Second term presidencies, like second marriages, can be seen as the triumph of hope over experience. George W. Bush met with calamity in Iraq, Bill Clinton was impeached over the Lewinsky scandal, Ronald Reagan suffered through Iran-Contra, Richard Nixon perpetrated Watergate and resigned, and LBJ was engulfed and then devoured by the Vietnam War. Given this doleful record, what can realistically be hoped for in a second Obama term? This time around, will chronically dysfunctional West Asia be a slow bleed that will drain the momentum of the new presidency?

Two major over-arching priorities immediately head the to-do list of President Obama; the first a great danger, while the second presents almost unparalleled political opportunity. The fiscal cliff–and insane joint suicide pact agreed to by the outgoing Congress-promises automatic tax increases and spending cuts totaling $600 billion coming to pass on January 1, 2013. The only way to avoid this contraction to the American economy, which it is estimated would amount to a full 4% of American GDP, thereby casting a feebly recovering American back into recession, would be for the Republican House and the President to reach a broader budget deal amounting to around $1.2 trillion in savings over the next 10 years. So, at least on paper, it is hard choices quickly arrived at or…Armageddon.

Given the stakes (and both parties desire to avoid the wrath of the American people at their persistent inability to behave as grown-ups) it is still more than even money that a patched-up compromise will be reached, a temporary deal which kicks the fiscal can down the road, without actually solving America’s long-term deficit and debt crisis. However, failure to reach such a deal (and it is important not to underestimate how politically divided Washington has become) would practically doom the president’s second term from the start.

Obama’s tremendous opportunity, also best done quickly while the Republican Party is still reeling from its electoral defeat, is to, in terms of policy, lock in the gains made by the creation of his new and seemingly enduring Democratic majority. The President’s winning political coalition for the past two presidential election cycles has led to nothing less than the rejuvenation of the Democratic Party itself. Women, African-Americans, the Professional Classes, the Young, and Hispanics are the basis of the evolving power of the Democrats, who have carried the popular vote in five of the last six presidential contests.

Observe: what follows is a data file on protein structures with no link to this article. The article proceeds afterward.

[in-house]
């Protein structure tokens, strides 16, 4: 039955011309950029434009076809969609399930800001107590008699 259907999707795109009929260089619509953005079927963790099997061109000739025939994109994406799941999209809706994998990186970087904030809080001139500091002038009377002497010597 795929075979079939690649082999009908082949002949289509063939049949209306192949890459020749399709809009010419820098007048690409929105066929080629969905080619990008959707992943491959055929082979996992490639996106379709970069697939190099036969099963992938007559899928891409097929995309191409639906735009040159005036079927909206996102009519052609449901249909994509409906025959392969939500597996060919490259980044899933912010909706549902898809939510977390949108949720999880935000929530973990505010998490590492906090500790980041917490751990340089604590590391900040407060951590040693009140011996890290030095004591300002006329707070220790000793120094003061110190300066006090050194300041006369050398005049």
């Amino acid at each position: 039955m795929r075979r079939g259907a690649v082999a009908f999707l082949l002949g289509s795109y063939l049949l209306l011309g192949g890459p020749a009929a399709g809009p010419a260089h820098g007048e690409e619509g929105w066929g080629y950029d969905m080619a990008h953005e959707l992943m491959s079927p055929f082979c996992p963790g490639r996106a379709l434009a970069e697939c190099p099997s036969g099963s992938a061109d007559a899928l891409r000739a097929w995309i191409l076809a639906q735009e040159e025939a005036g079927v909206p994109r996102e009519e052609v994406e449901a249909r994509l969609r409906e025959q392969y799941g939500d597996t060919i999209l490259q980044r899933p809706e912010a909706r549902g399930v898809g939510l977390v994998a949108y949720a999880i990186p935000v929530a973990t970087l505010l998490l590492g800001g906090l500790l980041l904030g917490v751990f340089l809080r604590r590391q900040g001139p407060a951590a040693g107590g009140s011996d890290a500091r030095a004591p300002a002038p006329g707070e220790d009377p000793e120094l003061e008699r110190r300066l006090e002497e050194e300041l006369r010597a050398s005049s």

Locking in Hispanics, the fastest growing segment of the American electorate, is a particularly tempting prize. Now comprising a full 10% of the voting public, Hispanics gave the president 71% of their votes this November; the main reason for this is the administration’s efforts to offer amnesty and an ultimate path to citizenship for the roughly 11 million undocumented workers now living in America, and the Republicans’ suicidal desire to punish both them and their children.

In his immediate post-election remarks, the president gave the game away by stressing the need for immigration reform, truly a win-win proposition if ever there was one in politics. If Republicans balk at reaching a compromise over immigration, they will have lost the chance to win over the fastest growing segment of the American electorate for at least the next generation. If they go along with Obama’s proposals, there will be civil war in the GOP, and President Obama will get the lion’s share of the credit anyway. Look for moves to introduce such a policy very early in 2013.

If this is what the White House will do, the great White Whale of the next four years is a simple fiscal question: Can America arrest its trajectory of rather steep decline and enact a Bowles-Simpson style compromise that both raises taxes (as the Democrats dream about) while engaging in entitlement reform of Medicare, Medicaid and Social Security (the Republican’s fondest wish).

In the Bowles-Simpson plan–a bipartisan compromise reached by the president’s own appointed committee in the latter days of his first term-there is a durable blueprint to do this. There would be three dollars in spending cuts for every dollar in tax increases, entitlements would be means tested, and benefits would be cut and doled out slightly later in life, taxes would be simplified, with loopholes and deductions would be curtailed. Such a grand plan would stabilize the American debt rate at around 60% of GDP, thus preserving American economic power for the next generation.

There are two fundamental problems in reaching for the Bowles-Simpson Holy Grail. The first is that it presumes that people in both parties are less ideological than they currently are. It is not just the right-wing Tea Party that is the problem here; House Minority Leader Nancy Pelosi and her left-wing followers have also shown no sign of being able to make the significant compromises that would be necessary to make this whole process work. Without the left agreeing to entitlement reform and the right agreeing to tax rises, the deal will never be done. It is an open question as to whether this level of compromise is now possible in a Washington more ideologically divided than at any time in memory.